Comparing thermal conductivity experimental with thermal conductivity predicted by analytical equations, it is seen that, series equation predicts lower thermal conductivity for all filler loadings where as Hashin and Maxwell equations are closer to experimental values. The prediction by Nielsen’s equation is in agreement with experimental value up to 20% filler loading and deviates after 30% filler fraction. This is in agreement with [3] [5] , where the Nielsen’s estimation at lower volume fraction matches the experimental values and tends to over estimate the thermal conductivity of composites at higher volume fraction.

3.2. Effect of Gr on Thermal Conductivity of Hybrid (Gr-SiC)-Epoxy Composites

The effect of varying Gr on hybrid (Gr-SiC) epoxy composites is shown in Figure 5(a) and Figure 5(b). Figure 5(a) shows the thermal conductivity of epoxy composites, where SiC was unvaried at 5% for all composites, Gr varied from 5% to 35% in steps of 10%. Increased Gr fraction increases the thermal conductivity of hybrid (Gr-SiC) epoxy composites. Thermal conductivity increases to 0.46 W/mK for 5S15G-Ep, 0.52 W/mK for 5S25G-Ep and 0.64 W/mK for 5S35G-Ep composite.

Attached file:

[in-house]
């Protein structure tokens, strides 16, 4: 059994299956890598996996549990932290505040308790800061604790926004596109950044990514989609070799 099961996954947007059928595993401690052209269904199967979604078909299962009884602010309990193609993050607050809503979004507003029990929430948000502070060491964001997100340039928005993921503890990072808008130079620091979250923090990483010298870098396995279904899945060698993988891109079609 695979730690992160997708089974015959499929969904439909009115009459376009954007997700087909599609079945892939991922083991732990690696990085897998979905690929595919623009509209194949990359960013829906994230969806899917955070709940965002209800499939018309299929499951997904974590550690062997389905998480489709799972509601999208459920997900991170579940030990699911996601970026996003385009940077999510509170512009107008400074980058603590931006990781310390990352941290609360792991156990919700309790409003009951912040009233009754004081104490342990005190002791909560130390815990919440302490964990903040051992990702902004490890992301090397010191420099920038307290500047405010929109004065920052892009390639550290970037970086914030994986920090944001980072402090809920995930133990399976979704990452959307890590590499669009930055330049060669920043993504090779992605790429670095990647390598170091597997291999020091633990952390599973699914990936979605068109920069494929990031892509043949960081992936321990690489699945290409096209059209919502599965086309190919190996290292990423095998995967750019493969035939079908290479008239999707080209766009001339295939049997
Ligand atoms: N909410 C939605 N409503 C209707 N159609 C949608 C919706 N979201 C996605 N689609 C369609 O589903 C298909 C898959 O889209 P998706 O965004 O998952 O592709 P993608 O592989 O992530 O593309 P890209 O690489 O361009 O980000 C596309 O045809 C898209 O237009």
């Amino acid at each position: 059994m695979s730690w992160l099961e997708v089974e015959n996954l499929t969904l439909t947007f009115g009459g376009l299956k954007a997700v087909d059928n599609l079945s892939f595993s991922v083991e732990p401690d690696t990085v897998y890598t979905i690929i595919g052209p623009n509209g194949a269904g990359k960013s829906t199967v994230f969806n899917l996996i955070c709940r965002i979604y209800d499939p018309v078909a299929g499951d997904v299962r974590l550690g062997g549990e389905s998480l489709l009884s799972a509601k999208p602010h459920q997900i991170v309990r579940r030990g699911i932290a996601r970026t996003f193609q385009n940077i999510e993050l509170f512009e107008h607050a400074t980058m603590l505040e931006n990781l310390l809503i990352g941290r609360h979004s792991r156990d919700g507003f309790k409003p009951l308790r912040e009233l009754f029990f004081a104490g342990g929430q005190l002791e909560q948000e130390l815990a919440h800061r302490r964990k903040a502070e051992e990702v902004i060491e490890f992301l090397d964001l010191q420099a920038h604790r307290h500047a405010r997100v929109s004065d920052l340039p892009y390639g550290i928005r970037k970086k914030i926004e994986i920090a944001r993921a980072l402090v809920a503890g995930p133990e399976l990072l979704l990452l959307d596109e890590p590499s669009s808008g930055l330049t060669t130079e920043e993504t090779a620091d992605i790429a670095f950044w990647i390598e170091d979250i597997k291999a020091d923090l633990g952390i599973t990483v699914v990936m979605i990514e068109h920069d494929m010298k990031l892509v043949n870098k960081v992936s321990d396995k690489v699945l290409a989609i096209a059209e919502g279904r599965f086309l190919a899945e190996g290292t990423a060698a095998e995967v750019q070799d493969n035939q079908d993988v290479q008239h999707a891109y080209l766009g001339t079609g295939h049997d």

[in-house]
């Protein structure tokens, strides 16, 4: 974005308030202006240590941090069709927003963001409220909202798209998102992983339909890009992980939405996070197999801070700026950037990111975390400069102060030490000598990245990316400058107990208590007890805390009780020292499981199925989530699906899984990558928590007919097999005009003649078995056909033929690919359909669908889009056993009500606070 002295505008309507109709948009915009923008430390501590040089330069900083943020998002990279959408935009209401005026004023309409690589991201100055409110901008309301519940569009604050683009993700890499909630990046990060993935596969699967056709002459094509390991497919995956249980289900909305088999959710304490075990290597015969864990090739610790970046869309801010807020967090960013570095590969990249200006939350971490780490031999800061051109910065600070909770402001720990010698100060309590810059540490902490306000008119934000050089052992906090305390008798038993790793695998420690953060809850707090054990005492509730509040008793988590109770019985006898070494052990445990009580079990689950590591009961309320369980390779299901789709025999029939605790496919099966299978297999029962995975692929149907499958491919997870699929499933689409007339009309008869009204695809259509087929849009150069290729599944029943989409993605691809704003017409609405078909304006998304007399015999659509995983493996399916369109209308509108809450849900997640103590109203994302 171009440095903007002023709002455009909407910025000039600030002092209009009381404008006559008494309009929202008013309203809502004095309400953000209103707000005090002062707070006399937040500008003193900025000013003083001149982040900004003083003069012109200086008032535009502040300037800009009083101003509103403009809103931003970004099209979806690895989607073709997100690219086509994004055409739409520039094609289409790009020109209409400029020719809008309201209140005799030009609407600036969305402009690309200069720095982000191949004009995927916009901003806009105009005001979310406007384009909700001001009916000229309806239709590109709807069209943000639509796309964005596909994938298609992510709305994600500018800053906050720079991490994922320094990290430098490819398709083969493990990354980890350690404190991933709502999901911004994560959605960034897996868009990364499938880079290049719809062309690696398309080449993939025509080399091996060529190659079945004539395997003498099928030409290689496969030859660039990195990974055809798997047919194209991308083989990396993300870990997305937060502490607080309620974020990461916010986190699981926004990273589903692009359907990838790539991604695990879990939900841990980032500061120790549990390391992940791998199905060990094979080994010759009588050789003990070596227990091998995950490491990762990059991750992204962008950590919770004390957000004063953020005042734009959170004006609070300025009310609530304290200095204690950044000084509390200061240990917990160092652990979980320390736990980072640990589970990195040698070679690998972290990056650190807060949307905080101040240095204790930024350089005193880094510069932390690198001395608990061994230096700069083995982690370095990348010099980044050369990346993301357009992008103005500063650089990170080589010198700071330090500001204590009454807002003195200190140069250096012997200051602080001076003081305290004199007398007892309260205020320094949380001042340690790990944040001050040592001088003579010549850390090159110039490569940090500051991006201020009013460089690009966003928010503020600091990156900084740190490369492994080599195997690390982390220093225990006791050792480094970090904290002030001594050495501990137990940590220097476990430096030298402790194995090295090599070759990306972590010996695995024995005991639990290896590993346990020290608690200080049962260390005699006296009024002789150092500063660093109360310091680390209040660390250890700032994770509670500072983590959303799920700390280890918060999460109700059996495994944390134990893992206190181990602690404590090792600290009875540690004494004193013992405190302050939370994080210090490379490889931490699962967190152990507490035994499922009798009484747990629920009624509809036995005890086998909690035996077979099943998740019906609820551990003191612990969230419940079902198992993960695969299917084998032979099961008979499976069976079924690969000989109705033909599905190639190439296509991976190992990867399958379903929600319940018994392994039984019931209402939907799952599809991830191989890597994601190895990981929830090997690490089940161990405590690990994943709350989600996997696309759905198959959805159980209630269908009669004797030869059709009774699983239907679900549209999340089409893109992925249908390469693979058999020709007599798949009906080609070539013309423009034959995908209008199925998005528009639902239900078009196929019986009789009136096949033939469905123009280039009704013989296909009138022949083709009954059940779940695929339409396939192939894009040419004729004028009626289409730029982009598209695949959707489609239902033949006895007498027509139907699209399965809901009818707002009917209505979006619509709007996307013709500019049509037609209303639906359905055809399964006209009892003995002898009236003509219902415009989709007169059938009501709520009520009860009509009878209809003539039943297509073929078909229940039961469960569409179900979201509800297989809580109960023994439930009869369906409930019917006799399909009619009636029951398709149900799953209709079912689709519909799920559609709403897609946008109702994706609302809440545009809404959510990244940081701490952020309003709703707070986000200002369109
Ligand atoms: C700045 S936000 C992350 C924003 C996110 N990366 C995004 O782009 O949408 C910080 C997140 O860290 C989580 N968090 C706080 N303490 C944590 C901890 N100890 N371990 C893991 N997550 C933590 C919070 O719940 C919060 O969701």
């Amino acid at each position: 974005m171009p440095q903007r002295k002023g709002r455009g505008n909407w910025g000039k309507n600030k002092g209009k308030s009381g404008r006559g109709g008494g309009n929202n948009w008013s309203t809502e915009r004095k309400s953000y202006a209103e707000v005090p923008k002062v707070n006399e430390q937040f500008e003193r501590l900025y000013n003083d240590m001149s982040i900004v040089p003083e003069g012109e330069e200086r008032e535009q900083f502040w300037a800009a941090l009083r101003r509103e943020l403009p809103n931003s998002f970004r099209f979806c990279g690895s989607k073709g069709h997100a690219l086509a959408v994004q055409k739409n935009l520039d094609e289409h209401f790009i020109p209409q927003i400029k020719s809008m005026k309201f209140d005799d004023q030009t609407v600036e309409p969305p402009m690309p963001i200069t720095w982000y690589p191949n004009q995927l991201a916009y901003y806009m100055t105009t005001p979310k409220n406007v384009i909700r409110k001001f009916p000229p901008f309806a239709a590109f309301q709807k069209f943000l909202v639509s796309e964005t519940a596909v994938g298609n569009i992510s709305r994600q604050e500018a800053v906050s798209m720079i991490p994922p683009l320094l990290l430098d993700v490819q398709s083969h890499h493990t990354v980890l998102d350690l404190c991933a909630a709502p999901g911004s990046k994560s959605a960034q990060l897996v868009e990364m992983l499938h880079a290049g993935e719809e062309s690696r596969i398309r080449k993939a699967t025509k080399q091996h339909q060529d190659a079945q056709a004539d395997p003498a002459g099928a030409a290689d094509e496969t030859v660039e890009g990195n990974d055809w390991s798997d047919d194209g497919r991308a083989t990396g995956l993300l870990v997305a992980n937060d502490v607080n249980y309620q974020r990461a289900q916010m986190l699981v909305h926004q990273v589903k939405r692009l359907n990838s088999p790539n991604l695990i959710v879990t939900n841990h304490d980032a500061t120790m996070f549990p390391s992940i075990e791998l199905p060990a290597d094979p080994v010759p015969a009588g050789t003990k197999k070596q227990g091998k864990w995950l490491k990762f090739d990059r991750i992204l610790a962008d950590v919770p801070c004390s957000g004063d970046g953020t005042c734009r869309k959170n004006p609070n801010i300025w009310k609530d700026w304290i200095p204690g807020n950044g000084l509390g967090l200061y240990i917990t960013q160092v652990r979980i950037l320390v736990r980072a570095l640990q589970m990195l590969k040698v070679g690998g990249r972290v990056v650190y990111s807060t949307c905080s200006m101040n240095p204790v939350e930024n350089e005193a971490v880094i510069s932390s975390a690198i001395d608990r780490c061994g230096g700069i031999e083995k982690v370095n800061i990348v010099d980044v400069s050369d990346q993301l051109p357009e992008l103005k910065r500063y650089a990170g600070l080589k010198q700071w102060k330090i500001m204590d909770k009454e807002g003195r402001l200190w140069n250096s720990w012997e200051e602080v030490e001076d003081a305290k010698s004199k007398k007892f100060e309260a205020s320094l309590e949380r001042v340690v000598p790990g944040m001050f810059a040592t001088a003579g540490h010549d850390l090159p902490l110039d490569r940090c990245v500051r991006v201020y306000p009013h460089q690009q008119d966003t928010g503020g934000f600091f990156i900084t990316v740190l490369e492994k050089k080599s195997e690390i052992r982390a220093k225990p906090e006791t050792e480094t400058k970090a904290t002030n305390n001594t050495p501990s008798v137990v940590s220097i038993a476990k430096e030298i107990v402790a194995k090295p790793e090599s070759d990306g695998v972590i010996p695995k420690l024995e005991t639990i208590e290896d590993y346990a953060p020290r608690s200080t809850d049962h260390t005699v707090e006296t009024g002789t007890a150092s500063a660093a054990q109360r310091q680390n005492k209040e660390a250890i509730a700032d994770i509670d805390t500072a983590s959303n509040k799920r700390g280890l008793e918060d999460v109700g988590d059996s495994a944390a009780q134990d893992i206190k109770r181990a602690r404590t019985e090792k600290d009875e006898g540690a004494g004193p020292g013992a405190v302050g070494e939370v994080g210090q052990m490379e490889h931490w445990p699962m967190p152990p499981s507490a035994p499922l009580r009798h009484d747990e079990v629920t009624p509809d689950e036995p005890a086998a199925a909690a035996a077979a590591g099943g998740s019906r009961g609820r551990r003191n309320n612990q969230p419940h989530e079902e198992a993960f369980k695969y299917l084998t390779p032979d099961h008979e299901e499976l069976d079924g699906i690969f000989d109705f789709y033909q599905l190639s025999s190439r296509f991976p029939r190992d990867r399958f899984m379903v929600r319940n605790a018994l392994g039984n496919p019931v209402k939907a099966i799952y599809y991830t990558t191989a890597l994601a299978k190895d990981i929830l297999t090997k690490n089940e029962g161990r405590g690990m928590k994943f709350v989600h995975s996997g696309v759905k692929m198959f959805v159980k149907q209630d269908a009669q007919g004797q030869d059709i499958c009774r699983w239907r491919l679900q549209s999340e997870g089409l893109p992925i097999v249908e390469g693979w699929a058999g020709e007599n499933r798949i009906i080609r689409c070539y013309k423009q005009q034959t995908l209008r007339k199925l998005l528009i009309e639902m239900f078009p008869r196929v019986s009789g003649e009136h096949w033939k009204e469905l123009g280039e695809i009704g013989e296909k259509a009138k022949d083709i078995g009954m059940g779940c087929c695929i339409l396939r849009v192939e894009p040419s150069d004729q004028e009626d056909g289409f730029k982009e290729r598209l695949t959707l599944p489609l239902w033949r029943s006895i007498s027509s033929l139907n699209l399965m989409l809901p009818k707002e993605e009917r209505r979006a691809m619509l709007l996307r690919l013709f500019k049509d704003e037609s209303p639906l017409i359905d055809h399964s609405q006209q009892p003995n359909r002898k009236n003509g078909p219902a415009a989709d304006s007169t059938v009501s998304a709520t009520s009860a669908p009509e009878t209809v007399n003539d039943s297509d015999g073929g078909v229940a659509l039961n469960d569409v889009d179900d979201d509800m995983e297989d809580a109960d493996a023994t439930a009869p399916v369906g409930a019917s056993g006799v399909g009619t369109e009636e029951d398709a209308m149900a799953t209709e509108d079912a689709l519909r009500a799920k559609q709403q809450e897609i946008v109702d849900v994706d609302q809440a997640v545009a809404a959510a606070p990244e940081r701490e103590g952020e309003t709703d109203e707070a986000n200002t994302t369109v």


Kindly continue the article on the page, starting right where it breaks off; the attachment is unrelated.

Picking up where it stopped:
The effect of Gr where SiC is held at 10% and Gr is varied from 10% to 30% is shown in Figure 5(b). These composites present a trend similar to previous compositions. However, these composites exhibits marginally lower conductivity values than composites having 5% SiC unvaried composites. Maximum thermal conductivity of 0.62 W/mK was observed for 10S30G-Ep. The SEM of the surfaces of 5S35G-Ep and 10S30G-Ep is shown in Figure 6(a) and Figure 6(b) respectively. The few bright spots seen in the images are particulates of SiC.

3.3. Effect of SiC on Thermal Conductivity of Hybrid (Gr-SiC)-Epoxy Composites

Figure 7(a) and Figure 7(b) illustrates the effect of varying SiC and holding Gr constant at 5%, 10% respectively on hybrid (Gr-SiC) epoxy composites. Thermal conductivity increases linearly for all type of composites. The thermal conductivity increases to 0.52 W/mK for 5G25S-Ep and 0.62 W/mK for 5G35S-Ep. Similarly 10G20S-Ep and 10G30S-Ep exhibits thermal conductivity of 0.54 W/mK and 0.62 W/mK respectively. The SEM images of 5G35S-Ep and 10G30S-Ep composites are shown in Figure 8(a) and Figure 8(b). As SiC fraction is more for these composites, more bright spots are seen, indicating well distribution of SiC.